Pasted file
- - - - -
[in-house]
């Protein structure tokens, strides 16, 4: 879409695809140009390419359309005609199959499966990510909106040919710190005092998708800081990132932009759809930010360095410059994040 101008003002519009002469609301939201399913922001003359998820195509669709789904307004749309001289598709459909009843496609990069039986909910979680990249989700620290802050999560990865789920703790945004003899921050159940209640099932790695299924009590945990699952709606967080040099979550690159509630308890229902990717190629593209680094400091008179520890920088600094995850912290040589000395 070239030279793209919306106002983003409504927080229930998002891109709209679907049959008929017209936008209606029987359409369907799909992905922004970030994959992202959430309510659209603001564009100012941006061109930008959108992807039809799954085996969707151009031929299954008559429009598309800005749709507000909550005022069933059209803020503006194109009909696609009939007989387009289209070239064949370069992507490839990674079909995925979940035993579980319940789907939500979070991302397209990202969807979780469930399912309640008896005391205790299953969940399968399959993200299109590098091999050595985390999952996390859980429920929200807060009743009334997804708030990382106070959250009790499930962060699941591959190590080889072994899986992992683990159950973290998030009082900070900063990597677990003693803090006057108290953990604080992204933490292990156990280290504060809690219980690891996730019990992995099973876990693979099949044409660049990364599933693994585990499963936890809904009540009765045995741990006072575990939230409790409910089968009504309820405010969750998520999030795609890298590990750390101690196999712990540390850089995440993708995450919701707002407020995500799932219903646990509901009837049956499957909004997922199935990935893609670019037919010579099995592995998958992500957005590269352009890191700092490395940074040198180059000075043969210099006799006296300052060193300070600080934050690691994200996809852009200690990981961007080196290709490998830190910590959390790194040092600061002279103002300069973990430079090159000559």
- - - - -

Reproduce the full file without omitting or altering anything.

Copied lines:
[in-house]
């Protein structure tokens, strides 16, 4: 879409695809140009390419359309005609199959499966990510909106040919710190005092998708800081990132932009759809930010360095410059994040 101008003002519009002469609301939201399913922001003359998820195509669709789904307004749309001289598709459909009843496609990069039986909910979680990249989700620290802050999560990865789920703790945004003899921050159940209640099932790695299924009590945990699952709606967080040099979550690159509630308890229902990717190629593209680094400091008179520890920088600094995850912290040589000395 070239030279793209919306106002983003409504927080229930998002891109709209679907049959008929017209936008209606029987359409369907799909992905922004970030994959992202959430309510659209603001564009100012941006061109930008959108992807039809799954085996969707151009031929299954008559429009598309800005749709507000909550005022069933059209803020503006194109009909696609009939007989387009289209070239064949370069992507490839990674079909995925979940035993579980319940789907939500979070991302397209990202969807979780469930399912309640008896005391205790299953969940399968399959993200299109590098091999050595985390999952996390859980429920929200807060009743009334997804708030990382106070959250009790499930962060699941591959190590080889072994899986992992683990159950973290998030009082900070900063990597677990003693803090006057108290953990604080992204933490292990156990280290504060809690219980690891996730019990992995099973876990693979099949044409660049990364599933693994585990499963936890809904009540009765045995741990006072575990939230409790409910089968009504309820405010969750998520999030795609890298590990750390101690196999712990540390850089995440993708995450919701707002407020995500799932219903646990509901009837049956499957909004997922199935990935893609670019037919010579099995592995998958992500957005590269352009890191700092490395940074040198180059000075043969210099006799006296300052060193300070600080934050690691994200996809852009200690990981961007080196290709490998830190910590959390790194040092600061002279103002300069973990430079090159000559």